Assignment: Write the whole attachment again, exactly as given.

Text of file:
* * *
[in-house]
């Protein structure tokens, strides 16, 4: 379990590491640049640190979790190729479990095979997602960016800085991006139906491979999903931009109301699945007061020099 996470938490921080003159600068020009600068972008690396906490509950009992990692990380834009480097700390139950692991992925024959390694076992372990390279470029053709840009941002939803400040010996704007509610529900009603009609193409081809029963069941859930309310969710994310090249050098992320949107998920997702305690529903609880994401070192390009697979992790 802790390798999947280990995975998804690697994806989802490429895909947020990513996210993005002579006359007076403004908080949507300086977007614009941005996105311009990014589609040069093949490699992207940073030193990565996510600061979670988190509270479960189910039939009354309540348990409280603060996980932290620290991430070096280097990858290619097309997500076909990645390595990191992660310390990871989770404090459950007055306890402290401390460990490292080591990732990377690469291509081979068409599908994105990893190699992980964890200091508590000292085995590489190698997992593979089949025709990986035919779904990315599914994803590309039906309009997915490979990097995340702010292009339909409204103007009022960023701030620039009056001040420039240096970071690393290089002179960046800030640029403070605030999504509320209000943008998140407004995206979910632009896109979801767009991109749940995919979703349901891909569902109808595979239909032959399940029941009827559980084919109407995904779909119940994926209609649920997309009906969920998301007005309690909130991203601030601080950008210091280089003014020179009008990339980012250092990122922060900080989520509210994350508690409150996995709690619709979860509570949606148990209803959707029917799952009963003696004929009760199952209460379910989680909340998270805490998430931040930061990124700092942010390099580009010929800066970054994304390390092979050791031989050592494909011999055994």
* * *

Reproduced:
[in-house]
């Protein structure tokens, strides 16, 4: 379990590491640049640190979790190729479990095979997602960016800085991006139906491979999903931009109301699945007061020099 996470938490921080003159600068020009600068972008690396906490509950009992990692990380834009480097700390139950692991992925024959390694076992372990390279470029053709840009941002939803400040010996704007509610529900009603009609193409081809029963069941859930309310969710994310090249050098992320949107998920997702305690529903609880994401070192390009697979992790 802790390798999947280990995975998804690697994806989802490429895909947020990513996210993005002579006359007076403004908080949507300086977007614009941005996105311009990014589609040069093949490699992207940073030193990565996510600061979670988190509270479960189910039939009354309540348990409280603060996980932290620290991430070096280097990858290619097309997500076909990645390595990191992660310390990871989770404090459950007055306890402290401390460990490292080591990732990377690469291509081979068409599908994105990893190699992980964890200091508590000292085995590489190698997992593979089949025709990986035919779904990315599914994803590309039906309009997915490979990097995340702010292009339909409204103007009022960023701030620039009056001040420039240096970071690393290089002179960046800030640029403070605030999504509320209000943008998140407004995206979910632009896109979801767009991109749940995919979703349901891909569902109808595979239909032959399940029941009827559980084919109407995904779909119940994926209609649920997309009906969920998301007005309690909130991203601030601080950008210091280089003014020179009008990339980012250092990122922060900080989520509210994350508690409150996995709690619709979860509570949606148990209803959707029917799952009963003696004929009760199952209460379910989680909340998270805490998430931040930061990124700092942010390099580009010929800066970054994304390390092979050791031989050592494909011999055994």